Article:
Spotted Thick-knee.. not a sickness I have…

Spotted Thick-knee (Burhinus capensis)

Oh this bird just amuses me, not because of it’s nature but because of it’s name… I have posted on this bird before and to see that post CLICK HERE.

The poor birds name sounds like a strange sickness that you must beware of when walking in the forest… I found these two sitting quietly observing what I was up to…


Does he not look unhappy about the name he has been given ?? Sounds like a schoolboy nickname for some un-sporty type…


And her sitting on eggs too… or hiding her thick knees… not sure which…


A Dikkop.. that grew thick knees..

Spotted Thick-knee (Burhinus capensis)

A Spotted Dikkop that became a thick-knee.. I have known this bird all my life as a dikkop… why is it now known as a thick knee, did it develop water on the knee without me noticing.??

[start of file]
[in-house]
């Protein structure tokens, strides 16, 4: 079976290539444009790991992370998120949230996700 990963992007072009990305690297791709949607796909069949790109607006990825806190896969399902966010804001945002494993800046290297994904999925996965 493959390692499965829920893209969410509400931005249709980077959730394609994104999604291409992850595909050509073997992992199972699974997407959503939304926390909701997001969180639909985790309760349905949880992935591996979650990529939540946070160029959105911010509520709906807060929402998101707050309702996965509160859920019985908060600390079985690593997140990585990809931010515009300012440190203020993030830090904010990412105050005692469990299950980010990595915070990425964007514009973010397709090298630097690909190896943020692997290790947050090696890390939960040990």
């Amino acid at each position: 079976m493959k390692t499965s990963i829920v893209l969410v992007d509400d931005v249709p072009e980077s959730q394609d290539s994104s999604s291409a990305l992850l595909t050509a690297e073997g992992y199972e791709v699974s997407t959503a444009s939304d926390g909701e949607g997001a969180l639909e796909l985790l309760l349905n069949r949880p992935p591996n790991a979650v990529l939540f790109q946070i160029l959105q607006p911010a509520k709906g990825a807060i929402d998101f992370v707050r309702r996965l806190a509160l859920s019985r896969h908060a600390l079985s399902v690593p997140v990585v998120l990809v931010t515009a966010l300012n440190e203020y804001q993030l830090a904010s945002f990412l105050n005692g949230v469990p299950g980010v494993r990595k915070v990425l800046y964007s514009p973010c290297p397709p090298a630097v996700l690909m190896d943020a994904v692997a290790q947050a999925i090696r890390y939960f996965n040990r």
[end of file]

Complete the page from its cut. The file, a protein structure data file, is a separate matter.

As bird names change.. (although I don’t know why).. it becomes more difficult to Identify them.. “Look at the dikkop..” answered by “You mean the thick-knee”. Why has it become necessary to change the names?

The spotted thick-knee, which can reach up to 18 inches in height, has long legs and a brown-and-white speckled coat. It ranges widely through sub-Saharan Africa, where it occupies dry grasslands and savannahs. The spotted dikkop’s brown, spotted feathers provide camouflage, making it difficult to spot in the grasslands where it lives.

The species hunts exclusively on the ground, feeding on insects, small mammals and lizards. It also nests on the ground, lining a scrape with grasses, feathers, pebbles and twigs. The female typically lays two eggs, and males and females rear offspring together, with both bringing food back to the nest. The birds will even fake injuries to lead predators away from the nest.

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